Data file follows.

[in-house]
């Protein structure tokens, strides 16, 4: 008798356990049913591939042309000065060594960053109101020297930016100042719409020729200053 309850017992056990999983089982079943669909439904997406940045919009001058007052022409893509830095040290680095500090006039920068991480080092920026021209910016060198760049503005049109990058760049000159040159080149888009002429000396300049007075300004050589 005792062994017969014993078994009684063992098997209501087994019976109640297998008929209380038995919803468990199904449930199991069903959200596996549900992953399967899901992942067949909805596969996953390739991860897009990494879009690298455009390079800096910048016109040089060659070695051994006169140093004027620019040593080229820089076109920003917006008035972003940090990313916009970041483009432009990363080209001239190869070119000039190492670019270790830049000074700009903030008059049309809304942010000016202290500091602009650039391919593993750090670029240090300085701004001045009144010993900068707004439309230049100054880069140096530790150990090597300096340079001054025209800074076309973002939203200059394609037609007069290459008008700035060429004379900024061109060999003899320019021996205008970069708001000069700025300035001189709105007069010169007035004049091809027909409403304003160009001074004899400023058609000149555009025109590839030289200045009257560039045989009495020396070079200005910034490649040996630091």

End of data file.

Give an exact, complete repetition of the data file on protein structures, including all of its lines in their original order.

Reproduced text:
[in-house]
């Protein structure tokens, strides 16, 4: 008798356990049913591939042309000065060594960053109101020297930016100042719409020729200053 309850017992056990999983089982079943669909439904997406940045919009001058007052022409893509830095040290680095500090006039920068991480080092920026021209910016060198760049503005049109990058760049000159040159080149888009002429000396300049007075300004050589 005792062994017969014993078994009684063992098997209501087994019976109640297998008929209380038995919803468990199904449930199991069903959200596996549900992953399967899901992942067949909805596969996953390739991860897009990494879009690298455009390079800096910048016109040089060659070695051994006169140093004027620019040593080229820089076109920003917006008035972003940090990313916009970041483009432009990363080209001239190869070119000039190492670019270790830049000074700009903030008059049309809304942010000016202290500091602009650039391919593993750090670029240090300085701004001045009144010993900068707004439309230049100054880069140096530790150990090597300096340079001054025209800074076309973002939203200059394609037609007069290459008008700035060429004379900024061109060999003899320019021996205008970069708001000069700025300035001189709105007069010169007035004049091809027909409403304003160009001074004899400023058609000149555009025109590839030289200045009257560039045989009495020396070079200005910034490649040996630091």